“Being in a fraternity has really simplified the process of forming relationships – not just with people on campus, but a number of alumni as well,” said Jeff Irish, Brighton junior.
“I know it’s a small campus, but you still need something to push you out of your comfort zone, and Greek life does exactly that – it forces you to put yourself out there,” Irish explained.
And when you put yourself out there, you are given some amazing opportunities. You get to participate in regional and national leadership conferences where bright minds from Greek systems across the country collaborate. Many Greek organizations offer academic scholarships to their members. Furthermore, you get to connect with successful alumni from various professions, which can potentially help you in your future job search.
Most importantly, when part of a fraternity or sorority, members are given the chance to practice and fail in their endeavors, without losing their network of support.
Kristy Graham, Commerce junior, described having such a support system as a “blessing,” but claimed that it was all the great things she saw sorority girls do in the college community that helped her decide to join a sorority.
“As a first-year, I remember seeing sorority girls everyday. I saw their leadership in classrooms, their poise on campus and heard about all the events they put on to raise awareness for various philanthropies,” Graham said.
As a first-year myself, when I saw the Greeks around campus I was drawn to their togetherness and their spirit. The home football games when those noisy fraternity men are having a blast in the stands, Euphonics concerts where brothers and sisters turn up in large numbers just to cheer you on, early morning classes that you and your brothers take turns going to, themed parties where you and all of your brothers and sisters dress up in ridiculous costumes – all these small details add up to an unbelievable experience.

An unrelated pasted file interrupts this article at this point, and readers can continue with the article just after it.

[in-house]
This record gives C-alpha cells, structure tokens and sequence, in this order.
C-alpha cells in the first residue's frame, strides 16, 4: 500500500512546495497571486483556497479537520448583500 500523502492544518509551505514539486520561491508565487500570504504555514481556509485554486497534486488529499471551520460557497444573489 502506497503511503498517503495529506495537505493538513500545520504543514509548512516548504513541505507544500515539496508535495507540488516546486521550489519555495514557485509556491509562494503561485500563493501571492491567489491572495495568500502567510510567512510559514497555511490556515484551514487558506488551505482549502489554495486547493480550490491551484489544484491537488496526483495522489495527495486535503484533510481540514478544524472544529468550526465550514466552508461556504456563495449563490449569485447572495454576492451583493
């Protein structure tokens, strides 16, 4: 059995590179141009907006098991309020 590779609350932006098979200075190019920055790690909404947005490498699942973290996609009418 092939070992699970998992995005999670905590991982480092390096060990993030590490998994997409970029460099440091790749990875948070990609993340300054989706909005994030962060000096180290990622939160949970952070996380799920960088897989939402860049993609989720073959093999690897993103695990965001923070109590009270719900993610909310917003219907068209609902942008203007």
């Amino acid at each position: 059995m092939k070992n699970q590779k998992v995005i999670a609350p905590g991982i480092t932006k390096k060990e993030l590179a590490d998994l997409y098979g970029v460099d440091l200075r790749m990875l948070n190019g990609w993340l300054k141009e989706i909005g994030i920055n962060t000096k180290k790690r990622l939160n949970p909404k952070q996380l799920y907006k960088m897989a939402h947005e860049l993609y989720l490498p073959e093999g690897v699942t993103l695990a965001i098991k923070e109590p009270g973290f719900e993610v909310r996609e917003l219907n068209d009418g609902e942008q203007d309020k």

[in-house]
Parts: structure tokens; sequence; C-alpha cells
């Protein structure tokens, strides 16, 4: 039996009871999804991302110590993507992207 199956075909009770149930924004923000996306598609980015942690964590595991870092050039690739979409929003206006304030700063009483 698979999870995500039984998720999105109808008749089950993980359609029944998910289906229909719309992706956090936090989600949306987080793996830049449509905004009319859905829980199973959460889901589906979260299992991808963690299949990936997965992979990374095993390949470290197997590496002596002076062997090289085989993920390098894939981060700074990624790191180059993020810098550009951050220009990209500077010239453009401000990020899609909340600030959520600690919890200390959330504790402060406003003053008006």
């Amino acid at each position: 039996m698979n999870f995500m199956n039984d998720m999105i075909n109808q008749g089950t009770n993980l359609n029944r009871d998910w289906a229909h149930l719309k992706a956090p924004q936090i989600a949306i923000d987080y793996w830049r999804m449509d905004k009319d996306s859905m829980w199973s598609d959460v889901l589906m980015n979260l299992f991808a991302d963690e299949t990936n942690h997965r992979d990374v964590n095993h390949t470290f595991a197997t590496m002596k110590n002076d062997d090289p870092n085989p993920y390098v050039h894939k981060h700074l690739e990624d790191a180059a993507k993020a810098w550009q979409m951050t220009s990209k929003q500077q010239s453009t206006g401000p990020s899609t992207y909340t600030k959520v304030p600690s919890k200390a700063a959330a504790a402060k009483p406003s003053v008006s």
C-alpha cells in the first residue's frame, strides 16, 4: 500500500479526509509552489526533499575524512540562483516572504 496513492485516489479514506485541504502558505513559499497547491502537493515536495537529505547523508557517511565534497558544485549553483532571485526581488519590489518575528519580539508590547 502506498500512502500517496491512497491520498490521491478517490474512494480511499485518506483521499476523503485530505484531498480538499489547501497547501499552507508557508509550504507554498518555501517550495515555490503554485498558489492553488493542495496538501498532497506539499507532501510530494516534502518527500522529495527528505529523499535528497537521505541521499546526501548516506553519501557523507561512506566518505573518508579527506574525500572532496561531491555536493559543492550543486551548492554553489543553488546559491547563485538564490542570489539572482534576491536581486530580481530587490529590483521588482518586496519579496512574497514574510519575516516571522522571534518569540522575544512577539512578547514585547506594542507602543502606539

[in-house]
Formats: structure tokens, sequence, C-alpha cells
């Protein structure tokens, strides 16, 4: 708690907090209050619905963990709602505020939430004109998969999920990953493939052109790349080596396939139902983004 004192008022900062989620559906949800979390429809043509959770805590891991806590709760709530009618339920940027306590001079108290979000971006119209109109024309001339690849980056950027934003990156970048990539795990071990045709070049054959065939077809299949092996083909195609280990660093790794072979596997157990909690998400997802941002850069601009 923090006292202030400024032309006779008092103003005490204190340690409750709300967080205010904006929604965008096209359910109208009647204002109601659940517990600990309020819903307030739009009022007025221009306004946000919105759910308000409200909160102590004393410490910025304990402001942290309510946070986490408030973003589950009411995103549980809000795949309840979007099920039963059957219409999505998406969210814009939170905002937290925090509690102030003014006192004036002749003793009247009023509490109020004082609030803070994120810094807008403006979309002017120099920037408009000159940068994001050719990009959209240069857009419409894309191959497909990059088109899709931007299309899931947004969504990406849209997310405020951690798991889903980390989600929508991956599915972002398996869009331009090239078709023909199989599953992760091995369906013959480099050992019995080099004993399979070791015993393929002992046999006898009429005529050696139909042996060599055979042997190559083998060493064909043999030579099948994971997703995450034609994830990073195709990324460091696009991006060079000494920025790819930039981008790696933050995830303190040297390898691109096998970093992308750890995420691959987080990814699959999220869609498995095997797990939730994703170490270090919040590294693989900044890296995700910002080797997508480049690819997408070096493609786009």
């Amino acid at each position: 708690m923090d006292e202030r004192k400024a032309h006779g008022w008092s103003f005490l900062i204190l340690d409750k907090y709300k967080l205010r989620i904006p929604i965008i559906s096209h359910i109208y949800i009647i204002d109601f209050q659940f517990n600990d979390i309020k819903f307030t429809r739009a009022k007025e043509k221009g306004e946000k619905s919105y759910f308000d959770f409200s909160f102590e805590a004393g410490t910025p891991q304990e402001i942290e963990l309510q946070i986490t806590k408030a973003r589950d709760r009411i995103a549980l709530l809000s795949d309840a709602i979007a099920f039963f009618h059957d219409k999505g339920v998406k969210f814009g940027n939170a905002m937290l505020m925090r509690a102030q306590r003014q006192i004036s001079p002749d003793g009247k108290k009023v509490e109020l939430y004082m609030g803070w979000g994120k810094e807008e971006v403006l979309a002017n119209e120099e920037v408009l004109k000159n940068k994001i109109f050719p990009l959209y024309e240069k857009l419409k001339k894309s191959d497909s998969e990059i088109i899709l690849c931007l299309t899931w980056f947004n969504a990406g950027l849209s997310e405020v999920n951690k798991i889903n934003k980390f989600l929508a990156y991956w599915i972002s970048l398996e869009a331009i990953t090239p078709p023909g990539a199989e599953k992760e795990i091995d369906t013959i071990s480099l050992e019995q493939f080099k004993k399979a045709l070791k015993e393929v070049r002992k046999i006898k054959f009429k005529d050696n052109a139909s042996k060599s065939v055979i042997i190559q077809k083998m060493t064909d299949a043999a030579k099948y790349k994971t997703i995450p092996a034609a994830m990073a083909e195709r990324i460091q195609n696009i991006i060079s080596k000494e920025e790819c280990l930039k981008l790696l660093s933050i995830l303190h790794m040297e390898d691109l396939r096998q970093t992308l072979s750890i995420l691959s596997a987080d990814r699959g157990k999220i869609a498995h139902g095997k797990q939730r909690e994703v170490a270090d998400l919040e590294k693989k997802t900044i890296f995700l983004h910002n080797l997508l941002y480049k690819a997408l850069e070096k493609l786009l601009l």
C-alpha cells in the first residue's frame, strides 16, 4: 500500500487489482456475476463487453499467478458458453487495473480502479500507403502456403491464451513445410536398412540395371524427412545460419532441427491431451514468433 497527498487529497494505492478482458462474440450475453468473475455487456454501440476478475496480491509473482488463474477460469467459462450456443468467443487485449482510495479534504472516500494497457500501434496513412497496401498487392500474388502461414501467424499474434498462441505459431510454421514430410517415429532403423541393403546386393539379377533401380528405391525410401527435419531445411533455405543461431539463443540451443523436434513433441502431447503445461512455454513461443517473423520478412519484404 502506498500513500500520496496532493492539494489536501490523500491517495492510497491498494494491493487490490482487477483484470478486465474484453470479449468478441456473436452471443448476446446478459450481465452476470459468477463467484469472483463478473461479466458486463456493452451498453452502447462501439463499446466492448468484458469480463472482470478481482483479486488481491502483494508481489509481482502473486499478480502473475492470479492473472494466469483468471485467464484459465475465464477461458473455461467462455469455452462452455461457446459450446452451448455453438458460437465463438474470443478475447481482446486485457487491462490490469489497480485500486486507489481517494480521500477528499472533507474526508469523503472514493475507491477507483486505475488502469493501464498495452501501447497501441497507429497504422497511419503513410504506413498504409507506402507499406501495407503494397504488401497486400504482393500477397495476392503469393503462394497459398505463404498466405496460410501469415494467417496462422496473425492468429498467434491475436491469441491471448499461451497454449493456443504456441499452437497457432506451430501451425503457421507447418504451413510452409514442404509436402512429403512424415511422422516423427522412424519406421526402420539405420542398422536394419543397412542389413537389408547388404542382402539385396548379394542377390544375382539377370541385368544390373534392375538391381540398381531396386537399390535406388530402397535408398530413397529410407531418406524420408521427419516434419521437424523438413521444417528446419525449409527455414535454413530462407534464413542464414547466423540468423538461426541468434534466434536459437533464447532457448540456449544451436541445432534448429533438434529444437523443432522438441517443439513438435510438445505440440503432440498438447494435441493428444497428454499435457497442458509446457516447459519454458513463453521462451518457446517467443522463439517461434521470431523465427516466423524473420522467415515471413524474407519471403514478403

At Albion, Greeks don’t have a specific demographic. From Bio-Chem majors to football line-backers, you can find everyone living in the same fraternity. We have a unique Greek system where high-school jocks and nerds are thrown into the same mix.
Yes there have been those occasional incidents in other colleges where binge-drinking lead to a near death, or where the line between ritual and hazing was blurred. But here at Albion the fraternities and sororities, along with the college administration, are committed to strictly enforcing anti-hazing policies. Also, it is worth noting that students are equally susceptible to underage and excessive drinking in college regardless of Greek affiliation.
Looking at the bigger picture, the overall fraternity and sorority GPA is higher than the overall collegiate GPA. Nationally, 71 percent of all fraternity and sorority members graduate, while only 50 percent of non-members graduate. Does this mean you have to go Greek to be successful? No. But Greek Life definitely opens up many avenues and provides students with experiences that will better prepare them for the challenges they may face in the future. Letters today, leaders tomorrow.
With spring recruitment right around the corner, I recommend all first-years, as well as non-Greek upperclassmen, at least consider going Greek. The least you may get out of it is 50 brothers or sisters overnight and a memorable college experience.